I am always amazed how little resource some businesses allocate to proposals. It’s as if they believe in the proposal pixie – that lesser known species that lives under the stairs and magically produces proposals overnight. Proposal pixies are well known to exist on a diet of cold pizza and precious little respect.
Conversely, I know of a small business that has been remarkably successful at winning government business without having to rely on the last minute appearance of the proposal pixie. Every time a key public sector Invitation to Tender (ITT)[i] arrives, the board members block their diaries out to ensure they give the response their undivided attention. That’s how important it is to them.
Setting the context
Everyone would love to win business without having to compete or write a proposal. This is unrealistic, especially in the world of complex, solution sales. Proposals have to be developed, but not by magic.
Compelling proposals are the result of solid business practice. Cobbling together bits and pieces of people’s time as and when required is not the answer. If you are now saying to yourself, “that’s OK, we have a proposal team”, ask yourself if the team is fully integrated into your sales process. If not, as shown in Figure 1, you may have a virtual “brick wall” syndrome. This model is not healthy for winning business because there is no continuity or cohesion.
Companies that integrate the proposal development step into the sales process - Figure 2 – stand to gain the following advantages:
Every process needs board sponsorship, a champion to hail the benefits, encourage adoption and secure funding for people and facilities. Research shows that proposal development can cost up to 7% of the value of the contract[ii].
Companies that accept proposal development as a valuable activity fund the time required. They allow their staff dedicated time to work on their proposal tasks and do not expect them to turn into proposal pixies in the evening and at weekends.
As well as sponsoring the process, senior staff need to sponsor the actual proposals:
With senior support, the time and effort required to produce a winning proposal becomes visible and important. Without it, the proposal manager must beg, steal and borrow.
The proposal team
Proposal teams vary in size based on the profile of the task, but there are always specific roles even if the same person wears more than one pixie hat. First, you need a ‘core team’ for continuity throughout:
In addition, you will need:
It is also helpful to have administrative and technical support for proposals. People who understand processes and systems, who can help order stationery and couriers, who can format documents, and test and fix equipment and software – they can make the proposal development job immeasurably more efficient. I know from bitter experience how things can turn out without them.
Have a plan
The great thing about a plan – the schedule the Manager produces at the start of the proposal development process – is that it shows you who is required to do what and when. It reveals that you will not need everyone for the whole exercise.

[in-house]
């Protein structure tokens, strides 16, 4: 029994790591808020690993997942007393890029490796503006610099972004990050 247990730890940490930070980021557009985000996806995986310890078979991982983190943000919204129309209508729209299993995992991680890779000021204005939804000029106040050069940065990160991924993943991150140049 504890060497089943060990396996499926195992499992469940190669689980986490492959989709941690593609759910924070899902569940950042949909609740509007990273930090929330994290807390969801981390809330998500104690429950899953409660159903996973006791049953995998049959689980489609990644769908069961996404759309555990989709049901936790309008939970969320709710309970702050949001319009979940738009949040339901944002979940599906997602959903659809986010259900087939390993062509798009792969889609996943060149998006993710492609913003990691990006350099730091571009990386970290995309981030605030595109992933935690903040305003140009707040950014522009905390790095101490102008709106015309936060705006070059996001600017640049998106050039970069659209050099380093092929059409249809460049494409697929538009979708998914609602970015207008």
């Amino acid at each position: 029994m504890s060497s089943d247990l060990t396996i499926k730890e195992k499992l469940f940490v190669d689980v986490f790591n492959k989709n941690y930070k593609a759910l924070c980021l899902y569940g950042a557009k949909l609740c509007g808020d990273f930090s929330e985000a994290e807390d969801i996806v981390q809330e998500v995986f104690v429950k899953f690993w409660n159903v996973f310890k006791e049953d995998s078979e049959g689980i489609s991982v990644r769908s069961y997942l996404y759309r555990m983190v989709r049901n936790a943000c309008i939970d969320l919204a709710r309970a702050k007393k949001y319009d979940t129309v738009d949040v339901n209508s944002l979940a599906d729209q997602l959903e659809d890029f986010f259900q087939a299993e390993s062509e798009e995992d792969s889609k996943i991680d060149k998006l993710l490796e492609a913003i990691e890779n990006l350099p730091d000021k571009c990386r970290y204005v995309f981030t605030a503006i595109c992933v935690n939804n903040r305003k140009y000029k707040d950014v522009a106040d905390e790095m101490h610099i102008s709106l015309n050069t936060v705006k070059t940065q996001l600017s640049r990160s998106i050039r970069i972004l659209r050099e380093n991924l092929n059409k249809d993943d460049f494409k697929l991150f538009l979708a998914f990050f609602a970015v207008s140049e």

With a plan, you can move away from vague requests such as:
“I’ll need someone over the next four weeks to write some stuff about project management for a proposal.”
Instead, you will be able to say with authority:
“Starting week commencing 2nd June, I’ll need a project management expert to join a proposal core team for four weeks. I need the person to develop and document our approach to delivering an ABC solution for company XYZ. I will need about 50% of their time per week.”
This precision allows the whole business to plan more effectively and support the proposal activity – without a pixie in sight.
Have a budget
It makes good business sense to record the time spent creating proposals. Just as you have a budget and headcount for marketing, sales and every other function, why not for proposal development? Whether you have dedicated staff or you use a percentage of people’s time, it is important to know the time you spend winning business is proportionate to the profit you will make. With good planning, you can start to understand budget and resource requirements.
It is also worth measuring success rates. With good metrics, you can make better decisions and adjust behaviour and resources to improve performance.
Finally, don’t forget that resources extend beyond people. The Manager will decide whether to physically co-locate the team in a dedicated proposal room or whether a virtual team model will work. Sometimes it will be a mixture.
Technology supports almost every stage of the proposal development process. Whether office-based or virtual, the team needs software to plan, write and draw; communications for telephone calls and to transfer and share documents; and production equipment to print and bind. Timely and reliable provision of this technology is essential.
We must not forget the traditional tools of the trade – flipcharts and pens, folders and dividers, and packing materials. Even with technology to do almost anything, we still rely on these basic things from time to time.
Lessons to learn
Proposal development is a key step to winning business, not a necessary evil. But, pixie dust doesn’t exist. To increase your win rates remember six important lessons.
[i] Invitation to Tender or ITT is the term used in the article to describe any formal request from a customer for a proposal
[ii] Research by APMP Center for Business Development Excellence
‘Pixie’ image courtesy of Boians Cho Joo Young at FreeDigitalPhotos.net
The UK government aspires to procure 33% of its goods and services from small and medium-sized enterprises (SMEs).
Sounds good, but it can be daunting for those new to public sector bidding, who do not understand procurement rules and fear the red tape.
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